Even on a Friday, there is still plenty of extra-curricular activity on the line side, the line side drainage team were hard at work again:
Line side drainage team in action
There was also some form of carriage repairs/cleaning taking place on the maroon rake which had temporarily taken up residence on siding 1.
On some other blog, there will be a photo of me taking a photo of them, taking a photo....
Whilst on holiday, I received the following missive from Trevor:

"The Water Group has acquired an authentic GWR lamp hut, found rusting away on a Moreton in Marsh allotment. Getting it to Toddington was no easy matter, but finally it has been refurbished and erected next to the Toddington water hut as a salt, chemical and paint store. It replaces the Southern Railway concrete hut, which will be going to Cheltenham Racecourse station as a garden tools store."

Lamp hut, in as found condition...
...and after some GWSR TLC.  Both photos courtesy of Trevor Hobday
Finally, 3850's wheels are back from being turned at the South Devon Railway.
3850's wheels in the David Page shed
You may of course remember that these are the Collett pattern wheels that until recently were fitted to 2874, but which were recently swapped in a mutually beneficial exercise for both locos.  The lorry that fetched them up from the South Devon Railway also took back the wheels from Dinmore Manor's old tender (T1761), thereby saving on transport costs.  What you probably haven't noticed though, is that the wheels are arranged in the shed for 3850 as if she was facing towards Cheltenham, whereas the frames are on accommodation bogies and facing towards Broadway.  Those who are thinking that the cock-up fairy has paid us a visit, need not fear.   By the time that you read this, a series of operations involving a large crane should have taken place, by the end of which; the boiler that was on 3850 will be temporarily accommodated in 2874's frames, 3845's boiler will have been lifted, fetched to Toddington and placed on the sleeper stack that previously held 3850's boiler, and 3850's frames will have been turned to face Cheltenham.   Apparently the frame turning exercise will facilitate the removal of the cracked cylinder block from 3850.  All will be revealed in a future blog post.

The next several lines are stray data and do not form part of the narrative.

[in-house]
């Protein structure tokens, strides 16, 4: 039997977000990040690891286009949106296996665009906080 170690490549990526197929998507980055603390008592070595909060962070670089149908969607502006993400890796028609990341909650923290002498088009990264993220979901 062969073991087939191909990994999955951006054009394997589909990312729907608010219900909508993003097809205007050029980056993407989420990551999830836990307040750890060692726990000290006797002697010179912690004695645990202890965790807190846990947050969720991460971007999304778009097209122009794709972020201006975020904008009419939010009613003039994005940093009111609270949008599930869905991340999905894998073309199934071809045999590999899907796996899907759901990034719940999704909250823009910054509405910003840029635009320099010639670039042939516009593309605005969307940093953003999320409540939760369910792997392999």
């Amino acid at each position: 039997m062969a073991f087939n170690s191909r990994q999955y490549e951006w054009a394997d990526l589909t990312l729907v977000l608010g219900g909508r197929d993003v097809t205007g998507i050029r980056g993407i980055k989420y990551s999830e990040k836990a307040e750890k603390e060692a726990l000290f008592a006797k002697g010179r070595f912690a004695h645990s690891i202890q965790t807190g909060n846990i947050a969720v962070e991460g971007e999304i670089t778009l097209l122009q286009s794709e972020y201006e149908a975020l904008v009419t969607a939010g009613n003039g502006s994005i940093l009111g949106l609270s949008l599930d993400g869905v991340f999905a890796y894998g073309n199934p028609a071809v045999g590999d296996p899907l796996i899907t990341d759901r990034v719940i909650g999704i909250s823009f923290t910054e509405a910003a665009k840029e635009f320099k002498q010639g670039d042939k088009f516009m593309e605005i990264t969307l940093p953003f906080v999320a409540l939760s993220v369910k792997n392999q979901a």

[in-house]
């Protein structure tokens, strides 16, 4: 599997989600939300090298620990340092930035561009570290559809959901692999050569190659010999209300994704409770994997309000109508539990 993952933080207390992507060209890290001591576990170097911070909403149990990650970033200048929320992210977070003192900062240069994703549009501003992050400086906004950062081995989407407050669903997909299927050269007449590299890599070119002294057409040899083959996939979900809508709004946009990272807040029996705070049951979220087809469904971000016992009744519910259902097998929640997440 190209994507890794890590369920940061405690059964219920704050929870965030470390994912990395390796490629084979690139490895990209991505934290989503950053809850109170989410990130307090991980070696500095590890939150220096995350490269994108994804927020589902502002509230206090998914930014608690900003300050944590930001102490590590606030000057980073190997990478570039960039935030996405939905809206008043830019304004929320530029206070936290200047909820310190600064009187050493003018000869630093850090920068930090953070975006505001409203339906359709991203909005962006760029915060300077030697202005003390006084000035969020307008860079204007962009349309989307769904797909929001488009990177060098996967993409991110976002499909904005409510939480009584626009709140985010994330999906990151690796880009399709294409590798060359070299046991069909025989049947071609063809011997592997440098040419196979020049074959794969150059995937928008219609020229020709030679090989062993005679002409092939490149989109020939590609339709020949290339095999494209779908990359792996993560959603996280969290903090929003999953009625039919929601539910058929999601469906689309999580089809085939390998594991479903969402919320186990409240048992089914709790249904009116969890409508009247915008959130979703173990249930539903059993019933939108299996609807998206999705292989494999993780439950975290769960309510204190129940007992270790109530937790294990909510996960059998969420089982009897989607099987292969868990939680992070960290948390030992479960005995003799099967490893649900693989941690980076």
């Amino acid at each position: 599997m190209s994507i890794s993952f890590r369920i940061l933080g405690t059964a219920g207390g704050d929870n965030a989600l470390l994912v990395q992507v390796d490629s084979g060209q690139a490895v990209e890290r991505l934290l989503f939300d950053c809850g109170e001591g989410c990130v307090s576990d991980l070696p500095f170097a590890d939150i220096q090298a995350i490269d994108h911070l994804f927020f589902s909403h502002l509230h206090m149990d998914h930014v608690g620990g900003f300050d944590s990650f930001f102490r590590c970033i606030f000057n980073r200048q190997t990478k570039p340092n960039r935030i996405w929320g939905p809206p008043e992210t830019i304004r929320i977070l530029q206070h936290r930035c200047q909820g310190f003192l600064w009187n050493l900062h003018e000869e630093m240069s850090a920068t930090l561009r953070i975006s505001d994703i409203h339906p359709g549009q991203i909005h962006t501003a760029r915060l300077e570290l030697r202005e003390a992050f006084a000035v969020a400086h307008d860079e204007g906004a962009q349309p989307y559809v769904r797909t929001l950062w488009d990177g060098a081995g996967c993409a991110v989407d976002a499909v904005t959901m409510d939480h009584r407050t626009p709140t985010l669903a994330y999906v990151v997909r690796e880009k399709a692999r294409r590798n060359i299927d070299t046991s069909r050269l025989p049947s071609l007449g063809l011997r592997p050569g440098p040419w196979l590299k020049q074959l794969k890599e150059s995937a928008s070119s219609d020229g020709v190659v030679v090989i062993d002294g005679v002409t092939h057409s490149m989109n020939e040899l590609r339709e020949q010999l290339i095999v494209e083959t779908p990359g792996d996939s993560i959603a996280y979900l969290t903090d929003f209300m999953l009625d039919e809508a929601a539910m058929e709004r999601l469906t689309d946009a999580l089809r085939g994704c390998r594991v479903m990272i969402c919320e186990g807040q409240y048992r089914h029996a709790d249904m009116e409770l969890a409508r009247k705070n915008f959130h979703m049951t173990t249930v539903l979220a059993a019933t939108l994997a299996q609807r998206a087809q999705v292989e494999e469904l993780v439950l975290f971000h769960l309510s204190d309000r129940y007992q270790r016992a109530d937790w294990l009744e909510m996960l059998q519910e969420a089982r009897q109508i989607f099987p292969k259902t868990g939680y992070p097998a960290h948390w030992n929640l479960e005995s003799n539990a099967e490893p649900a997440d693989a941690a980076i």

1. Thought you were going to write ' A breakfast fit for a KING'. Didn't think you were getting one of those anytime soon?? Q:What is the route availability on the GWsR?, as in double red restrictions? Regards, Paul.

    1. Getting a King here would be a dream come true for me, however I don't recommend holding your breath. As for route restriction, I have no idea what it was in GWR/BR days I'm afraid. I haven't heard of any axle load restrictions on any of our bridges/viaduct that would prevent us getting a King though.

    2. I *think* the Honeybourne line was an ordinary red route, so anything was allowed except for kings.

      However, likewise I've heard no physical reason why a king couldn't visit - surely it wouldn't do too much harm just over a gala weekend?....

      We can but dream anyway.

  2. The microwave in our 'new' transit wouldn't serve up a breakfast as good as the shovel. Perhaps a properly cooked breakfast could be 'delivered' in passing off the footplate?
    Andy P - Lineside Drainage

    1. Cooking on the shovel whilst moving would be something of an achievement, the draw on the fire would pull the food off of the shovel and into the fire. Your best bet is to come to some arrangement with OTC.

    2. The real skill would be to deliver it by exhausting it through the chimney... :D

  3. And you passed my door in Kirkby Stephen without calling for a brew. I think I might even have been under the footbridge from where your shot was taken.

    1. Crikey, it's a small world at times. I had no idea that this humble blog's readership was scattered so far afield. Had we known that there was a brew available, we would have gladly called in. As it turned out, we ended up in the "Jolly Farmers B&B" that night and were greeted with a complimentary cream tea :-)

    2. And me ex Loco Dept driver as well,ask NBH

  4. It's the Carriage Maintenance Gang working on the maroon rake, normally to found on Friday's in Toddington platform keeping the rakes in running order. We have to camp out in August with Friday running hence siding 1 being taken over. The cleaning team work every Monday and are always on the lookout for helpers